YIDFF 2007 New Asian Currents
Aki Ra’s Boys
An Interview with Lynn Lee, James Leong (Directors)

Cheerfulness of Children Behind Tragedies

Q: Tell us what led you to meet these children at Aki Ra’s Land Mine Museum. Also could you tell us why you focused on Boreak as the main character?

Lynn Lee (LL): When I was in Cambodia filming another TV documentary, I found Boreak who was ten years old at the time in the Land Mine Museum that I visited in my free time. He had a bright personality, and was dancing a difficult dance despite the fact that he didn’t have one of his arms. I became very interested in him. I chose him because among all the other children at the Museum, he stuck out as being a prankster, bursting with energy. He was easy to spot because he would cause problems, skipping school some days.

Q: Although you were in a war-torn area, you chose to focus on children instead of choosing a more common theme for a documentary film like war.

LL: Yes, everybody knows that it is easy to make a good tragic documentary themed on war. Boreak, although he has lost an arm because of war, acts no different from normal children. He loves soccer, he loves singing, and he has a very energetic personality. Contrary to the situation he is put in, he does not show any signs of despair. I felt a strength in the kids that kept them alive and well even though they were surrounded by tragic war and land mines. When you take a look at the other side of war there are these energetic children. By focusing on them, I tried to convey the war through the eyes of these children. Even in places that are not experiencing war at the moment, like Hong Kong, Singapore and Japan, children are always being faced with hardships and pressure. School and exams, among other things, can act as hardships. Boreak and his friends surely did feel the harshness of missing an arm, yet they decided to overcome and live optimistically and energetically. I wanted people to see that through this film.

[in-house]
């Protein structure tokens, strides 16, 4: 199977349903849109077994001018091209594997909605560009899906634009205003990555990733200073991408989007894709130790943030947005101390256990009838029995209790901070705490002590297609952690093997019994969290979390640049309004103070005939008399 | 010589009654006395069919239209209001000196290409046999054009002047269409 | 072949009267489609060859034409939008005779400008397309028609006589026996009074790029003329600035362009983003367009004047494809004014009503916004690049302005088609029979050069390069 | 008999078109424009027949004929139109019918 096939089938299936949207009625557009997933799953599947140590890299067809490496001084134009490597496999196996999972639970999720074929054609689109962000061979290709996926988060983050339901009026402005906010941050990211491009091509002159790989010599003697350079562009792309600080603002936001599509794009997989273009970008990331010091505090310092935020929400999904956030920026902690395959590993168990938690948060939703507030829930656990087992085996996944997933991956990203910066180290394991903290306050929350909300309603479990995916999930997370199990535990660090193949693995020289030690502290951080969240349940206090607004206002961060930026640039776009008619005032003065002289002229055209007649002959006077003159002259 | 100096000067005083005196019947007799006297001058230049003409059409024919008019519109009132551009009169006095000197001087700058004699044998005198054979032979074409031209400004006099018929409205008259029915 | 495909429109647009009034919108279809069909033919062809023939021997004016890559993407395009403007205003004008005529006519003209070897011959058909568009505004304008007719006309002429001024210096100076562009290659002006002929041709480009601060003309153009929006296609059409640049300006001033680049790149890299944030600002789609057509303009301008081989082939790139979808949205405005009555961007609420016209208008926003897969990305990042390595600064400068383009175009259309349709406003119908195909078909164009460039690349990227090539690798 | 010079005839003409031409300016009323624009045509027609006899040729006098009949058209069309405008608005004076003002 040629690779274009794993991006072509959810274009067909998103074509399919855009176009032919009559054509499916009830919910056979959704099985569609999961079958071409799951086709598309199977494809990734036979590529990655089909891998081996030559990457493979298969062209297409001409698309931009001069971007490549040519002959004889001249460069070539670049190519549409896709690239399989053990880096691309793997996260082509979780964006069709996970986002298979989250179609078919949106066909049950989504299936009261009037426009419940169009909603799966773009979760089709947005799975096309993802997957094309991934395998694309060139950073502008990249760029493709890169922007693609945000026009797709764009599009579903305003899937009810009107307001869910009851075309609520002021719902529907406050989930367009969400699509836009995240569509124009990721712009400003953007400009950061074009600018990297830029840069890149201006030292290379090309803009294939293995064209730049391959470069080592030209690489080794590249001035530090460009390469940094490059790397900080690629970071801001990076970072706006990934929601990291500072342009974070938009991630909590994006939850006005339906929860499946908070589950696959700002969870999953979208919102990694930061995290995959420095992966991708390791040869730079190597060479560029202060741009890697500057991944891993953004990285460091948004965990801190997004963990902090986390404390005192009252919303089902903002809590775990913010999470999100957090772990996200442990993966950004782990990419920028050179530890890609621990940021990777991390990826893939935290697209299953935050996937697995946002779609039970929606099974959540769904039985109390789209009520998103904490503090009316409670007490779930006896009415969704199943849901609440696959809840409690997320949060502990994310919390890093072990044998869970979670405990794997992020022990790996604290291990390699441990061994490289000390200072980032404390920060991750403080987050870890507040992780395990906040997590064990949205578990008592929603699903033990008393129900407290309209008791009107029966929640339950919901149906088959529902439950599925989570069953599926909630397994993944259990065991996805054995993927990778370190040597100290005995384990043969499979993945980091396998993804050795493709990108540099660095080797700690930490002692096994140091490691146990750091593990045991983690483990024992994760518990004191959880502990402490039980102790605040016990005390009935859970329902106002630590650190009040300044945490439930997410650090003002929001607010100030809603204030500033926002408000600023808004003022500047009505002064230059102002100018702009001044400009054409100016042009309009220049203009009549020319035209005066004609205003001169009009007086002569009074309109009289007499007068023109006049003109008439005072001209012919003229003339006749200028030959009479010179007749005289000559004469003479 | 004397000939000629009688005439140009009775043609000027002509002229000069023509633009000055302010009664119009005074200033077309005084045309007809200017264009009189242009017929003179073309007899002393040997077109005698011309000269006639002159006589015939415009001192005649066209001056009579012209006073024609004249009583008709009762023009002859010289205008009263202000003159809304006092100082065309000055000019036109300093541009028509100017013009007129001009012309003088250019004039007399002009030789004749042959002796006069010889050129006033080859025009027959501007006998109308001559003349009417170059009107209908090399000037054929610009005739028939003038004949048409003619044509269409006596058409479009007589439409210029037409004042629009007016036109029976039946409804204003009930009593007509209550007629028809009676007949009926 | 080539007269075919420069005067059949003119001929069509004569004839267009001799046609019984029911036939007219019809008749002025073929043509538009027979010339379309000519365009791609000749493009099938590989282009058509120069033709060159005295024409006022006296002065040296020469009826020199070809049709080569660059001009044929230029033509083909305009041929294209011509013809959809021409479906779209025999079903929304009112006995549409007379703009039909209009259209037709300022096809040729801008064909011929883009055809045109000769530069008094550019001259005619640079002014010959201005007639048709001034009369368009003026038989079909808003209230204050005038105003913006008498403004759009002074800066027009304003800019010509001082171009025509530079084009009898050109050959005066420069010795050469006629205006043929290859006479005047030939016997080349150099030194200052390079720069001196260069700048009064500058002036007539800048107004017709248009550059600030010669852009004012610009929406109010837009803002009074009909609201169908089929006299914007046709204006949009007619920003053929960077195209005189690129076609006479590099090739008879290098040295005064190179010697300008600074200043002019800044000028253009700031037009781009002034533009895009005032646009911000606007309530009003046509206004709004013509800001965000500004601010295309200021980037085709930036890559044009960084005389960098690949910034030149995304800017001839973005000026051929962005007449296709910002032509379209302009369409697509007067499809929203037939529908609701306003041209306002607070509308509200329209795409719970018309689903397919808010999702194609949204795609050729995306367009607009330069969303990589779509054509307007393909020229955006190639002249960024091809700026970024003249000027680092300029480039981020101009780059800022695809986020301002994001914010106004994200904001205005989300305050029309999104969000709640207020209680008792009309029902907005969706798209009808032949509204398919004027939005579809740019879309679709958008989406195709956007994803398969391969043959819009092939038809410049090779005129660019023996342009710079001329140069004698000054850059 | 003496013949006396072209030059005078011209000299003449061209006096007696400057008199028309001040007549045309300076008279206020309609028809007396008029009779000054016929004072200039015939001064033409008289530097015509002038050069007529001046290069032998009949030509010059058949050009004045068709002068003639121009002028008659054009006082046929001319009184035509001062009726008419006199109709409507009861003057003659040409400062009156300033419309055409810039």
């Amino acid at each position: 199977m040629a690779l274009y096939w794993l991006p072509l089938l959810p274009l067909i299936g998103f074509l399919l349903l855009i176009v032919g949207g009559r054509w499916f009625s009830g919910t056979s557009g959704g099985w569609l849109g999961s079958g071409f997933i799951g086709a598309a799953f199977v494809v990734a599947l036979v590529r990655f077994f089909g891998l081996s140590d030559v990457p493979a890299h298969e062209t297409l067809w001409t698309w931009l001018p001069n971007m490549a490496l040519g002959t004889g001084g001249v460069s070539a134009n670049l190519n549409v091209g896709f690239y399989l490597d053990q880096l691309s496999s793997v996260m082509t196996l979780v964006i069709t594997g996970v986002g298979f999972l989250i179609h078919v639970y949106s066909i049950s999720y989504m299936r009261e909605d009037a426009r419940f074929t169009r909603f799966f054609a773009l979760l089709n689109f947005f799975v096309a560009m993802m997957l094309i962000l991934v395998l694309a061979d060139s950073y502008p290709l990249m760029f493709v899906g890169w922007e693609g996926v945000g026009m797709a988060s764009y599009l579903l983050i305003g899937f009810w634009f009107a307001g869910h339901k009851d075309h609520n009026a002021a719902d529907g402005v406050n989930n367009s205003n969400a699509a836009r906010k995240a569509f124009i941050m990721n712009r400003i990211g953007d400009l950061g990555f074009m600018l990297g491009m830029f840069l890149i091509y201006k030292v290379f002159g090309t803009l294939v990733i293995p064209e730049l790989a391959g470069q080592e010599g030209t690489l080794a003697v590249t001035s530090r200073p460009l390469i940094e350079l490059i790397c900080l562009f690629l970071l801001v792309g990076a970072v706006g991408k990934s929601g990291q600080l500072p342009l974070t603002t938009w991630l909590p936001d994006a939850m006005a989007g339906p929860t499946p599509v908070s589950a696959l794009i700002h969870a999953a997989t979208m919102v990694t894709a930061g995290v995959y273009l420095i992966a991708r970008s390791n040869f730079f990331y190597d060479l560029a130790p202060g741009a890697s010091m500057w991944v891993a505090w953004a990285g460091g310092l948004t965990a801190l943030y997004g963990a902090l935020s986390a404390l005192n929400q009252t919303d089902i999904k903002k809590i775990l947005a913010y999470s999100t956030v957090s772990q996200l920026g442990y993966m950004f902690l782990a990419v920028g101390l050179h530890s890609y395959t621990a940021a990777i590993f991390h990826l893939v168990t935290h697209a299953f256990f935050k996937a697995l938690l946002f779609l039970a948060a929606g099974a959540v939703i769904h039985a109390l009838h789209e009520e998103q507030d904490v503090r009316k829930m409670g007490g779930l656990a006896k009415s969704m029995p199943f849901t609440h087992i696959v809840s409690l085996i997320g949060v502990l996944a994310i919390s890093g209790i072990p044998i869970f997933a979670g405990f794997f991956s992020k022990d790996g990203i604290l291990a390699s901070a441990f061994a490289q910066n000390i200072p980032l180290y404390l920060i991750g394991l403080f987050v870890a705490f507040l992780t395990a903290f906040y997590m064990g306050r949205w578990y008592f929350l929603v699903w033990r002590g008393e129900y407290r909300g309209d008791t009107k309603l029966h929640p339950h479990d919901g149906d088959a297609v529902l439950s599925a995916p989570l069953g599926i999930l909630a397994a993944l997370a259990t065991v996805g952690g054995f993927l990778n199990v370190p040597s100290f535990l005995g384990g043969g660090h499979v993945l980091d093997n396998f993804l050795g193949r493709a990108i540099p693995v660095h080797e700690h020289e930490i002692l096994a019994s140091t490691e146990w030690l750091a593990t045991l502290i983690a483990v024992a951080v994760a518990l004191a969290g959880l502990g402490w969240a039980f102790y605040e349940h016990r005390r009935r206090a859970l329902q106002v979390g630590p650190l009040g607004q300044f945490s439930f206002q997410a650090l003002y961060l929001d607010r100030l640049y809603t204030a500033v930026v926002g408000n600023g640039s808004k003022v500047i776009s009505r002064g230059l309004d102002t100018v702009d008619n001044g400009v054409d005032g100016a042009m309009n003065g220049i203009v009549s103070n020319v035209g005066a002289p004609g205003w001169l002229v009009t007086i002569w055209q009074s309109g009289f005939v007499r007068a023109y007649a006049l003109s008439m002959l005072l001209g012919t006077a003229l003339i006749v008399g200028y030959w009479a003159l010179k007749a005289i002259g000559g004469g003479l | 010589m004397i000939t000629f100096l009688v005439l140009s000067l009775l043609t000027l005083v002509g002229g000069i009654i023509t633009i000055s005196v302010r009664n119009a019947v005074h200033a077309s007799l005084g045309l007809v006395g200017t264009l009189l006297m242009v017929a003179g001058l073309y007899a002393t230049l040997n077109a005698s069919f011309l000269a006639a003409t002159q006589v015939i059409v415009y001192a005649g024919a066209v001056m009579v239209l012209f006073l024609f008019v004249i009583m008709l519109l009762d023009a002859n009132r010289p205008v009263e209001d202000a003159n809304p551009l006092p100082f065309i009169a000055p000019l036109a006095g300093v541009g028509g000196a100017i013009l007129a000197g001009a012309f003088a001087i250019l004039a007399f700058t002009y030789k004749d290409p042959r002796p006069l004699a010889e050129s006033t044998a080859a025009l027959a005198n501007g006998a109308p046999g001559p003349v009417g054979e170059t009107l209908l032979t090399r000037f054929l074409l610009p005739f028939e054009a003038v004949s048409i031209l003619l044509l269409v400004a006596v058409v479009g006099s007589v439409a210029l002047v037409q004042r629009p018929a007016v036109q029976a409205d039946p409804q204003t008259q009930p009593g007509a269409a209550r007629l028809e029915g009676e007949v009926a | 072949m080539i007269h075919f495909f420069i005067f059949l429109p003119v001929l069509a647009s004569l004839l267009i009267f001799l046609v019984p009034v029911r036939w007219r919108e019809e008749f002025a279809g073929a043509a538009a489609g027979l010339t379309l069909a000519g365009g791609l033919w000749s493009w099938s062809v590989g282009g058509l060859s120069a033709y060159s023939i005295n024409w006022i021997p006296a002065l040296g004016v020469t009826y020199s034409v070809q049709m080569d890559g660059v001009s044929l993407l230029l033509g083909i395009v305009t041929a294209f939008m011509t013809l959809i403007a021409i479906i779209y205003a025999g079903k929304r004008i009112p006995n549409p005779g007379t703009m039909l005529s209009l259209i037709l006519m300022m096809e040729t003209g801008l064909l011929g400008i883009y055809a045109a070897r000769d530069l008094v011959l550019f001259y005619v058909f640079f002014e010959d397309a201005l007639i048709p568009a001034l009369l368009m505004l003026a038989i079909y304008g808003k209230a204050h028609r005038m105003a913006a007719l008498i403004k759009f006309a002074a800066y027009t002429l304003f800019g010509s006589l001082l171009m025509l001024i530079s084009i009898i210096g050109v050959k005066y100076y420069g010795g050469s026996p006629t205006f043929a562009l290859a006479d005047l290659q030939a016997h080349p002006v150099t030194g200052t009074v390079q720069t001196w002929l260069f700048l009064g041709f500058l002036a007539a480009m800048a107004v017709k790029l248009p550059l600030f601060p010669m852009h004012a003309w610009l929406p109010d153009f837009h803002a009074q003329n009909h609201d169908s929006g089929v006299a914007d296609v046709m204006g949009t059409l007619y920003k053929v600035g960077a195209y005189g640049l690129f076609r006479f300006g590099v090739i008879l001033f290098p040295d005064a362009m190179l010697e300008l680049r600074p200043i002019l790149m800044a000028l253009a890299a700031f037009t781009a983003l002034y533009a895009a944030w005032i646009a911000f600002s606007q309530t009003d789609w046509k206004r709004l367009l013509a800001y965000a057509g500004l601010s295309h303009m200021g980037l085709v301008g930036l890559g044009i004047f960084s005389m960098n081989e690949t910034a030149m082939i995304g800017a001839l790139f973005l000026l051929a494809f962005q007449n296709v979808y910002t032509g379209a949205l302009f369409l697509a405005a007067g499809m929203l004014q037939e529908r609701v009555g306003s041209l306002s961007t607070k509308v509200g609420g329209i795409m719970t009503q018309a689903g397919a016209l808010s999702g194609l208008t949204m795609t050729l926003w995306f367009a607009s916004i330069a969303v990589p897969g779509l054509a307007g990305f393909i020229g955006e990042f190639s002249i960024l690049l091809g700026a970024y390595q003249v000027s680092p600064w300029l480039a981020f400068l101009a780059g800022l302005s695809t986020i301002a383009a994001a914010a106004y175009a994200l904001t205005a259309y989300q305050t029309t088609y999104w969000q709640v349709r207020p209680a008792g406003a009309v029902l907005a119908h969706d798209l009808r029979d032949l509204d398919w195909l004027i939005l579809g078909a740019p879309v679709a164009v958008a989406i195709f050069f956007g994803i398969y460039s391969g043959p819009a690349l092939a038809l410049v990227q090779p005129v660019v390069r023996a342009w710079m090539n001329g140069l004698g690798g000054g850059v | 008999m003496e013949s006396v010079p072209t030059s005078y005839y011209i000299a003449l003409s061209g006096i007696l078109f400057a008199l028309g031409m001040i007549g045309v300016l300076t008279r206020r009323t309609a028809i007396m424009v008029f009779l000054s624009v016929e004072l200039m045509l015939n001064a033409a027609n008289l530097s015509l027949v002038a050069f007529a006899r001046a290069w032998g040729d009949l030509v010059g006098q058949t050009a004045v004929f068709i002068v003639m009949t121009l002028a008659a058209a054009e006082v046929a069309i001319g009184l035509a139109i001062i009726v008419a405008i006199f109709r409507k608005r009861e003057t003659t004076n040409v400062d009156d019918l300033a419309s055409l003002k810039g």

James Leong (JL): I was inspired to see these children, who have already lost limbs through war, yet they believe in their own lives and give it everything they’ve got to live.

Q: There was that one close-up scene of the people who suddenly became blind because of the land mines . . .

JL: We wanted to show the contrast between the tragic reality of war and the cheerful children by showing images of land mine victims together with the sound effect of gunshots.

Q: I felt a childish charm in Boreak through the contrast of when he was being scolded by his mother, and his time spent innocently playing. Why did you intentionally put in both sides of his life?

JL: He doesn’t frequently go home, so I was not being very intentional about showing those two sides. Although Boreak has lost his arm, he is still able to go to school. He is the happiest person in his family, and other family members have various expectations for him. His mother wants Boreak to study a lot. A child like him with lots of expectations needs to learn to become responsible and become an adult. I could see his underlying thought that he needed to quickly grow up to be an adult, even though he still is a child in every practical sense. That kind of conflict within him makes him very interesting to observe. That is why I put those scenes in.

(Compiled by Sasaki Yoko)

Interviewers: Sasaki Yoko, Konno Ayaka / Interpreter: Saito Shinko / Translator: Paul Mikaelsen
Photography: Takahashi Manami, Kaito Yoshimasa / Video: Takahashi Manami / 2007-10-09